After the war, back in Italy, he heard from a friend reports about a Yiddish-speaking partisan unit that had survived the fighting in Eastern Europe and somehow had ended up in Milan. This story, together with the stories he had heard in Auschwitz, seems to have lodged itself deeply in his mind, though it was not until many years later, after publishing several other books, that he would come back to the Yiddish partisans. In 1982 he published a novel based on their experiences, with the title If Not Now, When?2
A great success in Italy, If Not Now, When? should be read first of all as a tribute to those East European Jews who tried to offer some resistance to the Nazis. It is a gesture of solidarity and, in a quiet way, identification. The immediate occasion for this novel, Levi has written, was a noisy controversy—and probably a fruitless one too—that has been raging for several decades about the behavior of the Jews during the Holocaust:
Did [the Jews] really allow themselves to be led to the slaughter without resistance?… In my opinion, this discussion is unhistorical and polluted by prejudices. As a former partisan and deportee, I know very well that there are some political and psychological conditions in which resistance is possible, and others in which it is not. It was not my intention to enter the controversy. But it seemed to me to carry a sufficient narrative charge so that I could draw [from it] a story worthy of being read…. Beyond that I wanted to do homage to those Jews, whether few or many, who in the unequal struggle had found their dignity and freedom anew.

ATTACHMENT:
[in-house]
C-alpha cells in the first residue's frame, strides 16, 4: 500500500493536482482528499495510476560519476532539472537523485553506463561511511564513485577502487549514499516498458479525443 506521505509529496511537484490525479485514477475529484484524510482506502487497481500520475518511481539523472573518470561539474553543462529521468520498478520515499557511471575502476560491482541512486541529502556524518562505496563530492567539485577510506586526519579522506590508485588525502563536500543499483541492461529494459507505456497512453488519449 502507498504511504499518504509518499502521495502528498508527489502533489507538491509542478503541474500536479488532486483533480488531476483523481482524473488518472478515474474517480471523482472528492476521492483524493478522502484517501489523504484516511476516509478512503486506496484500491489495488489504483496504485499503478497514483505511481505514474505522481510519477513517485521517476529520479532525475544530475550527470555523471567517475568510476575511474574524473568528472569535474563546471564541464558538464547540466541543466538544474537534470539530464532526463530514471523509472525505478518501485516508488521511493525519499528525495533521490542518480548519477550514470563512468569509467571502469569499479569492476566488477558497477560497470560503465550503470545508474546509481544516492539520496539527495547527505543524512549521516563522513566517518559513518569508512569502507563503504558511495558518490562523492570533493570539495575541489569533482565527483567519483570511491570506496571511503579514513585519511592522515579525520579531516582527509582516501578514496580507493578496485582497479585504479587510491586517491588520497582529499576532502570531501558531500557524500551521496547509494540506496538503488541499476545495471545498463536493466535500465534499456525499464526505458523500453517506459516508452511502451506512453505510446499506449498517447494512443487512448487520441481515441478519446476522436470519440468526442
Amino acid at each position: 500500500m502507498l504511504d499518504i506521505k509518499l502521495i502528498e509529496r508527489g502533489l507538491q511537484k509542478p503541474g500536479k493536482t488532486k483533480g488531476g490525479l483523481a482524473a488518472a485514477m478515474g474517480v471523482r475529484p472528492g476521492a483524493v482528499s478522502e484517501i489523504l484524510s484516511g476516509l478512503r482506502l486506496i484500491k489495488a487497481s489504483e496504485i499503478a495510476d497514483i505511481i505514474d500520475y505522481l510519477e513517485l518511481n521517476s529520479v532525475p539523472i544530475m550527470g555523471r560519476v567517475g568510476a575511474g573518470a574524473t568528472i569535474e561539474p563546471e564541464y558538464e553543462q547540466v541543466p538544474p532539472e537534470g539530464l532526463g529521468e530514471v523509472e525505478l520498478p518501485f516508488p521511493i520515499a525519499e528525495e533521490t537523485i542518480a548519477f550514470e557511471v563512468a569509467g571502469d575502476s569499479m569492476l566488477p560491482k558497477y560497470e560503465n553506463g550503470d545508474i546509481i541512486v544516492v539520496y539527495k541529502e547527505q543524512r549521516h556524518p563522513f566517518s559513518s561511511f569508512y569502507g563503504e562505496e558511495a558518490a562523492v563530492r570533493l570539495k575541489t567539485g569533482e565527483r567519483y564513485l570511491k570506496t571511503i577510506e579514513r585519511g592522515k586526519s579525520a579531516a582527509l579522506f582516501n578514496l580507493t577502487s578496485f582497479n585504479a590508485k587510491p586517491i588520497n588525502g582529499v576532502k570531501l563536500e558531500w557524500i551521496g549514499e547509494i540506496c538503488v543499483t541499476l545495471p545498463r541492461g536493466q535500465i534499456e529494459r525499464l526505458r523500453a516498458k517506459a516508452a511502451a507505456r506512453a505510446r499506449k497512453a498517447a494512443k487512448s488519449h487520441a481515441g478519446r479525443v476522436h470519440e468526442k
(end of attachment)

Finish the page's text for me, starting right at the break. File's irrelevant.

Once liberated from Auschwitz in early 1945, Levi still could not return to his home. Because of bureaucratic confusion, he had to spend eight months in a bizarre journey through Poland and Russia before finally arriving in Turin. This journey would also become part of his “fundamental experience,” indeed, the matter of what is probably his best book.
Back home, Levi began to make notes, and then a coherent account from his notes, about the Auschwitz experience. He knew, or in the course of writing learned, that with materials so dreadful in nature, so without historical precedent and therefore so resistant to conceptual grasp, the writer needs most of all to keep a strict discipline of exactitude in recall and description. It is his recollection, and he must be there, in the remembrance, as the one who saw and suffered; but precisely the terribleness of his story requires an austere self-effacement as well. How difficult and at times impossible this discipline can be, anyone who has read Holocaust memoirs and fictions can testify. It requires an emotional restraint and a steadiness of creative purpose that can seem almost indecent to demand from survivors. Yet if such memoirs are to constitute more than a howl of rage or pain, there is no other way to write them.